A manual advocates a return to a more classic mode of thinking about business.
In this book, the authors direct concerted criticism at the drastic increase in short-term thinking in the business and management world in the last two decades. They cite the boom in things like investment hedge funds that stress short-term gains and hence short-term thinking, pointing out that this phenomenon goes hand in hand with larger changes in corporate culture. The tenure of most executives is shorter now, they explain, noting the obvious result: “CEOs tend to focus on shorter-term objectives.” Carey (Talent Wins, 2018, etc.), Dumaine (The Plot to Save the Planet, 2008), Useem (The Leader’s Checklist, 2011, etc.), and debut author Zemmel have aimed their arguments at executives, directors, and investors, laying out the values of long-term thinking and highlighting both its risks and rewards. “One of the toughest challenges any CEO faces is staying focused on a long-term strategy while having to deal with short-term distractions,” they write. They provide several prominent examples of major corporate executives who risked short-term consequences for long-term gain: the decision of Ivan Seidenberg, when he served as Verizon’s CEO, to redouble his investment in the growth of his companies in the face of investors calling for selling off assets; the willingness of CVS Health CEO Larry Merlo to incur a short-term $2 billion loss by getting his chain out of the business of selling cigarettes; and the readiness of 3M CEO Sir George Buckley to restructure his company’s finances to increase its investment in its own future. The authors deftly use these and other cases to emphasize that long-term thinking and long-game investing and strategizing are not only more responsible, but also more profitable if they are done with daring and determination. The narrative tactic of grounding all this in real-world examples from business headliners pays off, and each chapter in the book’s first section ends with a useful “executive summary” outlining the key lessons to be learned from the individual cases. Considering the enormous harm that short-term investing has done not only to companies, but to countries as well, this book should be required reading in boardrooms everywhere.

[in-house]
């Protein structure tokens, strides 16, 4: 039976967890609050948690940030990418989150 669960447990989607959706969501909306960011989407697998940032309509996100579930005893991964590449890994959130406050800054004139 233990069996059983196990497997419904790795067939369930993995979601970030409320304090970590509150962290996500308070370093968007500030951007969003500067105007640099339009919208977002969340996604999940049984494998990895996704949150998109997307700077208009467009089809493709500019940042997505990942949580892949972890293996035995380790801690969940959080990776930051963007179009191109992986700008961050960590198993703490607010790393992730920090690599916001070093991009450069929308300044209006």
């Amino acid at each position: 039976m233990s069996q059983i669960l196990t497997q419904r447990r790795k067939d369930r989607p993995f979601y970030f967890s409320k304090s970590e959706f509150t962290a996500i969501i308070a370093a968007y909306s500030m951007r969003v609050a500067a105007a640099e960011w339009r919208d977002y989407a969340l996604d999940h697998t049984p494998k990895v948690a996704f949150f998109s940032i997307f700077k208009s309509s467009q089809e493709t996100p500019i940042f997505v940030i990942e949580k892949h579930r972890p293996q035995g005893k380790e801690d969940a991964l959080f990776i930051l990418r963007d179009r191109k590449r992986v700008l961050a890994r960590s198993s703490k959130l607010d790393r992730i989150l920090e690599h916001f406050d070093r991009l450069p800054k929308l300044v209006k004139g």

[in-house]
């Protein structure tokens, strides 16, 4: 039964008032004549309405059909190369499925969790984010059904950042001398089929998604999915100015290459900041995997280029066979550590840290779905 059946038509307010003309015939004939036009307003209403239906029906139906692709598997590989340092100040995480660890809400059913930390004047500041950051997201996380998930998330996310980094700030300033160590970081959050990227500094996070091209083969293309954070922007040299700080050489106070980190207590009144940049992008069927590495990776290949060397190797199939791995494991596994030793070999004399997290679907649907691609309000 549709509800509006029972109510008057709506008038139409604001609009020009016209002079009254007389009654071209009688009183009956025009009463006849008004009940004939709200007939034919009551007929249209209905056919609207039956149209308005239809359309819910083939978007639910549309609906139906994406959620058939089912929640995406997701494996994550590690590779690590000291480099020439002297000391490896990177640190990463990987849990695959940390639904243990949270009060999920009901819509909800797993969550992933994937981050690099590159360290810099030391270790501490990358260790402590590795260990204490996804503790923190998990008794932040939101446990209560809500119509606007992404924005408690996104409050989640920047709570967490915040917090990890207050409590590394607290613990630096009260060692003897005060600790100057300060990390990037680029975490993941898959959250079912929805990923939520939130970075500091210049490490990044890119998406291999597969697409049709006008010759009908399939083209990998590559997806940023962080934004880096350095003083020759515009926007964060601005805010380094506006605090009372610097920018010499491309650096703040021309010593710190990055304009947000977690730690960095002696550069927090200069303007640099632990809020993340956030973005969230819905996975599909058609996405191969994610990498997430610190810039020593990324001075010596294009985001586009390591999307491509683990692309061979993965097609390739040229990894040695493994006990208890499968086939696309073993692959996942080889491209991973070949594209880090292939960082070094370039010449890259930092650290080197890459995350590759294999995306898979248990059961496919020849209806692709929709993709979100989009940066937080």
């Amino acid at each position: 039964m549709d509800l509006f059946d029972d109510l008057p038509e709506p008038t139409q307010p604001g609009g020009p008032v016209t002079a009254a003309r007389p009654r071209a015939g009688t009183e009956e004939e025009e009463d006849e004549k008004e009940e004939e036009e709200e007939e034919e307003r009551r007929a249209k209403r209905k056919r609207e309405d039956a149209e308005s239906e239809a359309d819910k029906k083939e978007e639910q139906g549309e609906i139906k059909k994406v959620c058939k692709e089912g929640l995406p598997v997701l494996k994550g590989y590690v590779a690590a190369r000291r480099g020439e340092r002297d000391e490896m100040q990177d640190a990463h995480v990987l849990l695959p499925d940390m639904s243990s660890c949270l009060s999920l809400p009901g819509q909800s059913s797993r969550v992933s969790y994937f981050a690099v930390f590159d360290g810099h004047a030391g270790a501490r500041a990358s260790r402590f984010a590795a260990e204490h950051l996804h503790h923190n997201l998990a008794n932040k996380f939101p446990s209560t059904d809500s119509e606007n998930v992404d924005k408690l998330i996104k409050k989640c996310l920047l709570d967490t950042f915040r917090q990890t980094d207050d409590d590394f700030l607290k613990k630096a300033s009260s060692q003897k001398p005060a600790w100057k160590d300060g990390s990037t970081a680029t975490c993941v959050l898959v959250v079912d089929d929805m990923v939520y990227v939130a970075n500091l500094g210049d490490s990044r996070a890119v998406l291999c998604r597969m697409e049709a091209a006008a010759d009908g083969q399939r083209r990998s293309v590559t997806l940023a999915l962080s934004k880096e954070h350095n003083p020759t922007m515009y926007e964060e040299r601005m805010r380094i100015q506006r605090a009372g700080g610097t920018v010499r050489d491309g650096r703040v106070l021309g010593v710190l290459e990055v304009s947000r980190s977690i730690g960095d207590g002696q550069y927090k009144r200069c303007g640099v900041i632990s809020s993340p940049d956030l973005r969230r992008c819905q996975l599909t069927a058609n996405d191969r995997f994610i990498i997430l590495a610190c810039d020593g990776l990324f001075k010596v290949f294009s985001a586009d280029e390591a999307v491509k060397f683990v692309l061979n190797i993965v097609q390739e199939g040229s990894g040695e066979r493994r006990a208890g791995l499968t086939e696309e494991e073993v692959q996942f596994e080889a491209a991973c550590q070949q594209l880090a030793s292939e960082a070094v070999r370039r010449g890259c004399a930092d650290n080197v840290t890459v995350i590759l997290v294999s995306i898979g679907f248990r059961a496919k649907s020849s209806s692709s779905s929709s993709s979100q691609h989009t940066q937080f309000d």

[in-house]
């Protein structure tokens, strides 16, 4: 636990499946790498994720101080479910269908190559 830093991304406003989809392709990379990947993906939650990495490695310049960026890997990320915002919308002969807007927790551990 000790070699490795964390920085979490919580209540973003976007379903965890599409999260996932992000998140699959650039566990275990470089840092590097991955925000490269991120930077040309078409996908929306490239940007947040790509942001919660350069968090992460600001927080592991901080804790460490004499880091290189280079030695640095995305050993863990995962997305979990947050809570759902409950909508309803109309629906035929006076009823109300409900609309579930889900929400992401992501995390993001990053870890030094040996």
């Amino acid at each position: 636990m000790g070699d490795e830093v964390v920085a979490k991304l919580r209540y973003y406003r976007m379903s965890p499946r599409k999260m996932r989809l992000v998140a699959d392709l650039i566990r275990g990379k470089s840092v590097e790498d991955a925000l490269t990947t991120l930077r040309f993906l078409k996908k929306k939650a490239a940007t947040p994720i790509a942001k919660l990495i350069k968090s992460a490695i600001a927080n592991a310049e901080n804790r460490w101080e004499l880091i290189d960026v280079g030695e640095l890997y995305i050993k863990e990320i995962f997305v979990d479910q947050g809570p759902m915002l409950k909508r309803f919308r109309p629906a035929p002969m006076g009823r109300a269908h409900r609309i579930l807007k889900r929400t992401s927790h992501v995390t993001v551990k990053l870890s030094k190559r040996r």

A concise, powerful call for responsible, long-term business practices.